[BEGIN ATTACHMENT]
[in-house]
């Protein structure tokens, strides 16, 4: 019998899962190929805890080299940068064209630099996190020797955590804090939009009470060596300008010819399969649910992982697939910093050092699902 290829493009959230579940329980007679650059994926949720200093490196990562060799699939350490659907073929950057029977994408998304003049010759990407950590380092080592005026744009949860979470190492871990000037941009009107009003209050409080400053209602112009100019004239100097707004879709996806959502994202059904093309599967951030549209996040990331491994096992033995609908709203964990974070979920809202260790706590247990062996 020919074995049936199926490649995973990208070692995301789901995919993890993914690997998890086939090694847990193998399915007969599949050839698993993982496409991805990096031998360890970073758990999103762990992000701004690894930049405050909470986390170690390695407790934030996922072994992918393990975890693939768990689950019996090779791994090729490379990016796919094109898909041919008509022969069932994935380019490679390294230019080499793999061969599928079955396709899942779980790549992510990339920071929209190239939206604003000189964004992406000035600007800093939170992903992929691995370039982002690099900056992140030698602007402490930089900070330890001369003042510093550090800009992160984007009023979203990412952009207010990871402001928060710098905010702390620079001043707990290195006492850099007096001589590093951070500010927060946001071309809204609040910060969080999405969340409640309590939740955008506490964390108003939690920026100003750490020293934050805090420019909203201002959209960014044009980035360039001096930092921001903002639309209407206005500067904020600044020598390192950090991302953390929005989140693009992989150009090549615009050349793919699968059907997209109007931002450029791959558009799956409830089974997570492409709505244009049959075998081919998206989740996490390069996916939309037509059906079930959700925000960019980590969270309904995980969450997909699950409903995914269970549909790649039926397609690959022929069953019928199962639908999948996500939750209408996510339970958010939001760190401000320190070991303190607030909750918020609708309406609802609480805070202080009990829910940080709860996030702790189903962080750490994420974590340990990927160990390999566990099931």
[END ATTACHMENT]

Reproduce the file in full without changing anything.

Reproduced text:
[in-house]
């Protein structure tokens, strides 16, 4: 019998899962190929805890080299940068064209630099996190020797955590804090939009009470060596300008010819399969649910992982697939910093050092699902 290829493009959230579940329980007679650059994926949720200093490196990562060799699939350490659907073929950057029977994408998304003049010759990407950590380092080592005026744009949860979470190492871990000037941009009107009003209050409080400053209602112009100019004239100097707004879709996806959502994202059904093309599967951030549209996040990331491994096992033995609908709203964990974070979920809202260790706590247990062996 020919074995049936199926490649995973990208070692995301789901995919993890993914690997998890086939090694847990193998399915007969599949050839698993993982496409991805990096031998360890970073758990999103762990992000701004690894930049405050909470986390170690390695407790934030996922072994992918393990975890693939768990689950019996090779791994090729490379990016796919094109898909041919008509022969069932994935380019490679390294230019080499793999061969599928079955396709899942779980790549992510990339920071929209190239939206604003000189964004992406000035600007800093939170992903992929691995370039982002690099900056992140030698602007402490930089900070330890001369003042510093550090800009992160984007009023979203990412952009207010990871402001928060710098905010702390620079001043707990290195006492850099007096001589590093951070500010927060946001071309809204609040910060969080999405969340409640309590939740955008506490964390108003939690920026100003750490020293934050805090420019909203201002959209960014044009980035360039001096930092921001903002639309209407206005500067904020600044020598390192950090991302953390929005989140693009992989150009090549615009050349793919699968059907997209109007931002450029791959558009799956409830089974997570492409709505244009049959075998081919998206989740996490390069996916939309037509059906079930959700925000960019980590969270309904995980969450997909699950409903995914269970549909790649039926397609690959022929069953019928199962639908999948996500939750209408996510339970958010939001760190401000320190070991303190607030909750918020609708309406609802609480805070202080009990829910940080709860996030702790189903962080750490994420974590340990990927160990390999566990099931």